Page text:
With tears rolling down my face, I tried again. “Zot ha’ima sheli. She’s my mother. Please let me in”
It was a short trip. Just one week. Way too short to squeeze in all the visits and touring I wanted to do while in Eretz Yisrael.
Knowing I didn’t have much time, even before my plane touched down in the Holy Land, I’d compiled a list of places I wanted to see.
Kever Rochel was on the top of the list. Every trip, no matter how long or short, I make sure to visit Mamma Rochel.
The week went by fast. The minutes turned into hours, into days, into a week. The last day arrived, and I still hadn’t gone to visit Mamma Rochel.
Egged busses are always my preferred mode of travel. But on this trip, with so much to do and so little time, I’d rented a car. It was well worth it.
It was 11:30 p.m., on the last day of my trip. I got into the car and drove toward Beit Lechem. The Jerusalem streets were quiet, and I made it to the gates of Kever Rochel in good time. I rolled down my window, gave a nod and an “Erev tov” to the soldiers, and zoomed around the wall toward the kever. Under the dark night sky, the parking lot was surprisingly empty.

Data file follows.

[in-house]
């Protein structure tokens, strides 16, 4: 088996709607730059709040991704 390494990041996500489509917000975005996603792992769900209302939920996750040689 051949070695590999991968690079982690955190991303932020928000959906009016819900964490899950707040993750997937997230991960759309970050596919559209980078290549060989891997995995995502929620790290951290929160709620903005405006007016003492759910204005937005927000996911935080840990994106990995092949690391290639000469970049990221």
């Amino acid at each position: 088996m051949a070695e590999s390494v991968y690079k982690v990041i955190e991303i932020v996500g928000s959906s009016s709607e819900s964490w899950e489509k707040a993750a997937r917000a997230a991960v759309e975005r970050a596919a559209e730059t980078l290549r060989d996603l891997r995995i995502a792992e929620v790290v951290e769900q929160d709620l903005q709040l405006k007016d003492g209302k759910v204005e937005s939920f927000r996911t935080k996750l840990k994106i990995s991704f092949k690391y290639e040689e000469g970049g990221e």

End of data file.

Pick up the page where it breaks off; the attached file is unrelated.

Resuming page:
There were few cars and even fewer people outside. A family and an older couple were exiting the building as I was entering. Before I could even get two feet inside, one of the workers started closing the door on me.
“Slichah, Giveret. Sogrim achshav. Sorry, lady. We’re closing now.”
It took a few seconds for what I heard to register. Kever Rochel was always open! At least that’s how it’d always been when I came. Not believing that Kever Rochel was closing, I asked the few people who were there for confirmation.
“Every night at midnight they close for a few hours to clean. Come back in a few hours or come back tomorrow,” I was told.
My heart was pounding. I’m not sure if it was from fear of not being able to visit Mamma Rochel, or from feelings of rejection.
No, no, this couldn’t happen. It was my only chance.
I turned quickly and headed back to the door of the kever.
Opening the door slightly, I peeked in. The same worker was there.
“Giveret, I told you we’re closed,” he said sternly.
“Slichah, Adoni. I’m from America. I came all this way, and I’m leaving soon. Please, let me in.”
He wouldn’t hear of it and continued cleaning with his back toward me. With tears rolling down my face, I tried again. “Zot ha’ima sheli. She’s my mother. Please let me in.”
(Excerpted from Family First, Issue 665)